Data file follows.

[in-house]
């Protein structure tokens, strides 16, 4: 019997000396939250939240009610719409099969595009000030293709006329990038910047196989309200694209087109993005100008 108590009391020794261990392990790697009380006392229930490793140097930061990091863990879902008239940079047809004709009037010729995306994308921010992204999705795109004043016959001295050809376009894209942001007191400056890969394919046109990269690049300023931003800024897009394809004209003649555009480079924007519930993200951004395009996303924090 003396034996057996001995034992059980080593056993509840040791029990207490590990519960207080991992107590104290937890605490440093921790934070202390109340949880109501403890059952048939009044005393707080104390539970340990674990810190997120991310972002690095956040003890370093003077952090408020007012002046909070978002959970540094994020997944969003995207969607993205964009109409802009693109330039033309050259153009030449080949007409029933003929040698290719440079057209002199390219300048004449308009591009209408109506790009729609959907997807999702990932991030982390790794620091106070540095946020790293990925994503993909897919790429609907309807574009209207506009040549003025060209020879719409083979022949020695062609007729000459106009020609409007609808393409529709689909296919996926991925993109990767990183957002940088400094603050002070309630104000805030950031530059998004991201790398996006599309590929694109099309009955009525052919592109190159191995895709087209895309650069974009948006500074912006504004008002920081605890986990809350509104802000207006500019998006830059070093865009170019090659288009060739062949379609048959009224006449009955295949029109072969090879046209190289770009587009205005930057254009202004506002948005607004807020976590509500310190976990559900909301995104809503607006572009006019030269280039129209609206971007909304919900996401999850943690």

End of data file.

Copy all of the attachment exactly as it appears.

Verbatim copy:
[in-house]
């Protein structure tokens, strides 16, 4: 019997000396939250939240009610719409099969595009000030293709006329990038910047196989309200694209087109993005100008 108590009391020794261990392990790697009380006392229930490793140097930061990091863990879902008239940079047809004709009037010729995306994308921010992204999705795109004043016959001295050809376009894209942001007191400056890969394919046109990269690049300023931003800024897009394809004209003649555009480079924007519930993200951004395009996303924090 003396034996057996001995034992059980080593056993509840040791029990207490590990519960207080991992107590104290937890605490440093921790934070202390109340949880109501403890059952048939009044005393707080104390539970340990674990810190997120991310972002690095956040003890370093003077952090408020007012002046909070978002959970540094994020997944969003995207969607993205964009109409802009693109330039033309050259153009030449080949007409029933003929040698290719440079057209002199390219300048004449308009591009209408109506790009729609959907997807999702990932991030982390790794620091106070540095946020790293990925994503993909897919790429609907309807574009209207506009040549003025060209020879719409083979022949020695062609007729000459106009020609409007609808393409529709689909296919996926991925993109990767990183957002940088400094603050002070309630104000805030950031530059998004991201790398996006599309590929694109099309009955009525052919592109190159191995895709087209895309650069974009948006500074912006504004008002920081605890986990809350509104802000207006500019998006830059070093865009170019090659288009060739062949379609048959009224006449009955295949029109072969090879046209190289770009587009205005930057254009202004506002948005607004807020976590509500310190976990559900909301995104809503607006572009006019030269280039129209609206971007909304919900996401999850943690």